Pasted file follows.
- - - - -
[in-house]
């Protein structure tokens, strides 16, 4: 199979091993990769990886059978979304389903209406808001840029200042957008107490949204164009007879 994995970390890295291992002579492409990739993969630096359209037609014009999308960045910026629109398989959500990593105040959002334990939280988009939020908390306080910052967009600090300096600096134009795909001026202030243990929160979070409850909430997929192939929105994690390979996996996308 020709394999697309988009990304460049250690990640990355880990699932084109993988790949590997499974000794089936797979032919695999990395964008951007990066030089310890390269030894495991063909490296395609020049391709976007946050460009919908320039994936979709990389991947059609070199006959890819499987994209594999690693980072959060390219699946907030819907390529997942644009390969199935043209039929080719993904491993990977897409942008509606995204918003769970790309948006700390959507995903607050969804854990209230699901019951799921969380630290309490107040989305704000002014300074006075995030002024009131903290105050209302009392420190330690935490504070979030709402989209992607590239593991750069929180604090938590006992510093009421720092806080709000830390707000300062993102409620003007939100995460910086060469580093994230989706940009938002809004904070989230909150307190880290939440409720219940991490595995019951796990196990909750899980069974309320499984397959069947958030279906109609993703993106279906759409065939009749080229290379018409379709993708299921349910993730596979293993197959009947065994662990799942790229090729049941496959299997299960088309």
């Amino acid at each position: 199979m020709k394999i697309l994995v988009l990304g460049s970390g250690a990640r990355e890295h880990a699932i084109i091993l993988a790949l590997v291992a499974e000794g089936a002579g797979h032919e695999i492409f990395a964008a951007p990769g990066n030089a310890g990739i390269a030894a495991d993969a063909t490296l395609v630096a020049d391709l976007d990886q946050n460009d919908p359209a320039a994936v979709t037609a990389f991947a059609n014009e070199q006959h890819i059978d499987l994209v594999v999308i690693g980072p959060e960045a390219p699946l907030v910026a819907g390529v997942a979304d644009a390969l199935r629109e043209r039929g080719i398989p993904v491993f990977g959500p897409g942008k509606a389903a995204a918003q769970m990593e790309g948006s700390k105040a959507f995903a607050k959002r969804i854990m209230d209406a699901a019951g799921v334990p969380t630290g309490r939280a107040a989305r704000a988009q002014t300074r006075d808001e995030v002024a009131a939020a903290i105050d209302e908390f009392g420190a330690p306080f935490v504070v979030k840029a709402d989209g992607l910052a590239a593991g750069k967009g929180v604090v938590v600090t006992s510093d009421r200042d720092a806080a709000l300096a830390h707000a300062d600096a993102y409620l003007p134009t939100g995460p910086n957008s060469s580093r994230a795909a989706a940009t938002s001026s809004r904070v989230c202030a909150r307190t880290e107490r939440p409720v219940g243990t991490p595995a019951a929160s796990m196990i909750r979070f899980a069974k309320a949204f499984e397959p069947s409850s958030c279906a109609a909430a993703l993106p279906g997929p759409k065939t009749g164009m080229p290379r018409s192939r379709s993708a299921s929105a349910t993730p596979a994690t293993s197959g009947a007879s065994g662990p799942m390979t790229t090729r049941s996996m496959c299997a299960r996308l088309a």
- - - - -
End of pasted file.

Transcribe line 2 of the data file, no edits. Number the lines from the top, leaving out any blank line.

């Protein structure tokens, strides 16, 4: 199979091993990769990886059978979304389903209406808001840029200042957008107490949204164009007879 994995970390890295291992002579492409990739993969630096359209037609014009999308960045910026629109398989959500990593105040959002334990939280988009939020908390306080910052967009600090300096600096134009795909001026202030243990929160979070409850909430997929192939929105994690390979996996996308 020709394999697309988009990304460049250690990640990355880990699932084109993988790949590997499974000794089936797979032919695999990395964008951007990066030089310890390269030894495991063909490296395609020049391709976007946050460009919908320039994936979709990389991947059609070199006959890819499987994209594999690693980072959060390219699946907030819907390529997942644009390969199935043209039929080719993904491993990977897409942008509606995204918003769970790309948006700390959507995903607050969804854990209230699901019951799921969380630290309490107040989305704000002014300074006075995030002024009131903290105050209302009392420190330690935490504070979030709402989209992607590239593991750069929180604090938590006992510093009421720092806080709000830390707000300062993102409620003007939100995460910086060469580093994230989706940009938002809004904070989230909150307190880290939440409720219940991490595995019951796990196990909750899980069974309320499984397959069947958030279906109609993703993106279906759409065939009749080229290379018409379709993708299921349910993730596979293993197959009947065994662990799942790229090729049941496959299997299960088309």